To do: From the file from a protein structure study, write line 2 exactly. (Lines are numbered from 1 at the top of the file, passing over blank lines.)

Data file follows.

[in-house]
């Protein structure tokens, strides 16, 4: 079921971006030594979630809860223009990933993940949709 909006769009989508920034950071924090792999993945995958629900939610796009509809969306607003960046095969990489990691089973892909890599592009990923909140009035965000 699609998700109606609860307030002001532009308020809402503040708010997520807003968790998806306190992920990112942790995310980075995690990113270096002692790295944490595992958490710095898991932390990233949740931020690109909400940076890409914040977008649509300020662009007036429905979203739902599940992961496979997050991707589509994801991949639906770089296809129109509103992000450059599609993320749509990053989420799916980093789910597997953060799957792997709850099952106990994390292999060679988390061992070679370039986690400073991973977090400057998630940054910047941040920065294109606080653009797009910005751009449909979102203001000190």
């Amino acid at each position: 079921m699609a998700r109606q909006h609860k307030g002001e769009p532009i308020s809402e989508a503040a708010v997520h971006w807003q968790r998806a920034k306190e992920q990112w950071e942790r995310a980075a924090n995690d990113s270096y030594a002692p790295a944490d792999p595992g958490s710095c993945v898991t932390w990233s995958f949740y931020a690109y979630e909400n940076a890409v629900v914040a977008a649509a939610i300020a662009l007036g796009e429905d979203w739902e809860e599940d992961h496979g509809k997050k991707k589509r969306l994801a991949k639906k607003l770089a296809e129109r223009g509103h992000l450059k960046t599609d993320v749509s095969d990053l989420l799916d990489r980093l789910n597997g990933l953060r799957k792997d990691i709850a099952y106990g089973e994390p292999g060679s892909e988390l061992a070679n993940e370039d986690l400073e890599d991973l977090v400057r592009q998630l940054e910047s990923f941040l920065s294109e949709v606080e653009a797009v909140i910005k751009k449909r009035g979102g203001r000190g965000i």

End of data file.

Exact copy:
């Protein structure tokens, strides 16, 4: 079921971006030594979630809860223009990933993940949709 909006769009989508920034950071924090792999993945995958629900939610796009509809969306607003960046095969990489990691089973892909890599592009990923909140009035965000 699609998700109606609860307030002001532009308020809402503040708010997520807003968790998806306190992920990112942790995310980075995690990113270096002692790295944490595992958490710095898991932390990233949740931020690109909400940076890409914040977008649509300020662009007036429905979203739902599940992961496979997050991707589509994801991949639906770089296809129109509103992000450059599609993320749509990053989420799916980093789910597997953060799957792997709850099952106990994390292999060679988390061992070679370039986690400073991973977090400057998630940054910047941040920065294109606080653009797009910005751009449909979102203001000190």